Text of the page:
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[ The PC Guide | Systems and Components Reference Guide | Keyboards | Keyboard Software Issues ]

BIOS Settings

While BIOS settings differ from one system to another, most systems have very few settings in the system BIOS that are related to the keyboard in any way. I'm going to cover the relevant ones here briefly. You can find a full discussion of the system BIOS here and BIOS settings here.

These are the BIOS settings of most relevance to the keyboard:

  • Halt On / Halt On Errors: This setting tells the system BIOS whether it should stop and prompt the user if certain errors occur during the boot process. One of the settings tells the system to ignore errors related to the keyboard (such as the keyboard being missing) at boot time: typically this is (halt on) "all errors but keyboard". This setting is important for some types of systems, such as servers that run without a keyboard for security reasons. If not set properly, the system will not boot as the BIOS will hang with an error early in the power-on self-test.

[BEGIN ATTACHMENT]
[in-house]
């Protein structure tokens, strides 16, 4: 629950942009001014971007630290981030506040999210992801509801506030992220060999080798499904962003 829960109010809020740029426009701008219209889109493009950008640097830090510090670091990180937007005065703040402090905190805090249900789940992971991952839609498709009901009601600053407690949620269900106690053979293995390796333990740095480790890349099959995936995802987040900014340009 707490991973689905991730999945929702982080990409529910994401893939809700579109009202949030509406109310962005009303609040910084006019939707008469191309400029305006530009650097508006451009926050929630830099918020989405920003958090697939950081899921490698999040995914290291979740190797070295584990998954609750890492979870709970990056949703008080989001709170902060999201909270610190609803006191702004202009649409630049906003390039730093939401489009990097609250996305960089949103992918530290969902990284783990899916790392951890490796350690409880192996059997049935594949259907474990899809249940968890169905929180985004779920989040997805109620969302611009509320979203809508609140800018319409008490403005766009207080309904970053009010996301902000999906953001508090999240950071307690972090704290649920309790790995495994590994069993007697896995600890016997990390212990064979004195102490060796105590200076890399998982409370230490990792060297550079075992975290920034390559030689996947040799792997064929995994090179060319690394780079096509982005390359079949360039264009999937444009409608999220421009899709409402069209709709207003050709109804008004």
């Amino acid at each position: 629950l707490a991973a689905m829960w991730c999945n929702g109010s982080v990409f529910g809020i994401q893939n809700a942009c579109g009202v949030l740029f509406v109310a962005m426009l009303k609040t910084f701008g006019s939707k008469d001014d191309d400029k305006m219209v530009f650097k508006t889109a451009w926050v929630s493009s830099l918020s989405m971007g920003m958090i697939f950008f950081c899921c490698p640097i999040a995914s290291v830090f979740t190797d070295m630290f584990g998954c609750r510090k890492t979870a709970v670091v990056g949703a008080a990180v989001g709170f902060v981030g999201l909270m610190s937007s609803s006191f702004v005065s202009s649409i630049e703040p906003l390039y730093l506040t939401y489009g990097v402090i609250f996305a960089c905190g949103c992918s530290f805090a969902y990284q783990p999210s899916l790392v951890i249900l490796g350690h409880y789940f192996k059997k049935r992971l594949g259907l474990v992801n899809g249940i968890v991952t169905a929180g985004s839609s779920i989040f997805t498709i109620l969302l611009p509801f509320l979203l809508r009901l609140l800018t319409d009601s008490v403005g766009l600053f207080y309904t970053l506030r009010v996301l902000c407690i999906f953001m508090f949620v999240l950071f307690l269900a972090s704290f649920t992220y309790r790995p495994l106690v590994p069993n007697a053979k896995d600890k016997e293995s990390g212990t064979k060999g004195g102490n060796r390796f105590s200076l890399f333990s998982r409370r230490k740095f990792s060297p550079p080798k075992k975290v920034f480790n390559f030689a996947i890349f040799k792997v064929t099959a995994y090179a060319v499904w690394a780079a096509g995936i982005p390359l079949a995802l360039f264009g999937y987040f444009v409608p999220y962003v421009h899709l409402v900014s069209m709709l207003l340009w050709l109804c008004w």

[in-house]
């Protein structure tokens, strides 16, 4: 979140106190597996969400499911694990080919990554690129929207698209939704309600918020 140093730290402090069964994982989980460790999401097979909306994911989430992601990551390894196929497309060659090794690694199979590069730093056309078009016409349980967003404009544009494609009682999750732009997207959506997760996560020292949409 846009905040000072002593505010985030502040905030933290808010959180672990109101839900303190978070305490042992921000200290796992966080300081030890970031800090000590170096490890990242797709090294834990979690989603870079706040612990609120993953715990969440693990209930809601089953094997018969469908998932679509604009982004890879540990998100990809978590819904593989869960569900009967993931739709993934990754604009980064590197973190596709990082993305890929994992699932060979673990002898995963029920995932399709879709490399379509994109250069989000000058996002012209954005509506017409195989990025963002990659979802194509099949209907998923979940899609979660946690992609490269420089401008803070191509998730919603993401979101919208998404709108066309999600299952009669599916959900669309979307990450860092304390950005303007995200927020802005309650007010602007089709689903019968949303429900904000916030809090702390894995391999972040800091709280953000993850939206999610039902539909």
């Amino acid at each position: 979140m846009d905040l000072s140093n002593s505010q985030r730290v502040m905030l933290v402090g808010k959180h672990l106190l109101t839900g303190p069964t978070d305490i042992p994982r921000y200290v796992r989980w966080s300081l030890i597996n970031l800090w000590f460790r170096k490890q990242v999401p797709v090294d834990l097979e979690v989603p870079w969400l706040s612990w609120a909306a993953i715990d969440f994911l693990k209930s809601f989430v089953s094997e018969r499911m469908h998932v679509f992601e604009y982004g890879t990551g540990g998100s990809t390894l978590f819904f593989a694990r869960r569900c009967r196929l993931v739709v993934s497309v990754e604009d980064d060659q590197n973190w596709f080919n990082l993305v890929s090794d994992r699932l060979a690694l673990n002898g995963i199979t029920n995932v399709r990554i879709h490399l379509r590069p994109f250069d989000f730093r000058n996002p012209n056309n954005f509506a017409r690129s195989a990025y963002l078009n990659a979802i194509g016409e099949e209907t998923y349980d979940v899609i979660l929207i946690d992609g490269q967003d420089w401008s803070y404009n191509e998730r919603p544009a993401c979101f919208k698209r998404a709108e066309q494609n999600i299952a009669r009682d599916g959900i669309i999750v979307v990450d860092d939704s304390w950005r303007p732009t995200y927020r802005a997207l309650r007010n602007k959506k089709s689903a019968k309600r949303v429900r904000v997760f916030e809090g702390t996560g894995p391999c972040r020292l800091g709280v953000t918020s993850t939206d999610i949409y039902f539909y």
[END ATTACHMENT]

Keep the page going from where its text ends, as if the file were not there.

• Keyboard Present: This is a more explicit and understandable version of the "halt on all errors but keyboard" stuff above: when set to "no" the system will assume there is no keyboard on the system.
  • Typematic Delay: The "repeat delay" parameter for the Typematic feature built into many BIOSes. The value is usually specified in milliseconds.
  • Typematic Rate: The "repeat rate" parameter for the Typematic feature built into many system BIOSes. Note that unlike the weird nonsense with odd formulas associated with the MODE command in DOS, this is typically a more normal setting of characters per second.
  • USB Legacy Support: Enables support for USB keyboards on compatible BIOSes.

Next: <Alt> Key ASCII Code Generation

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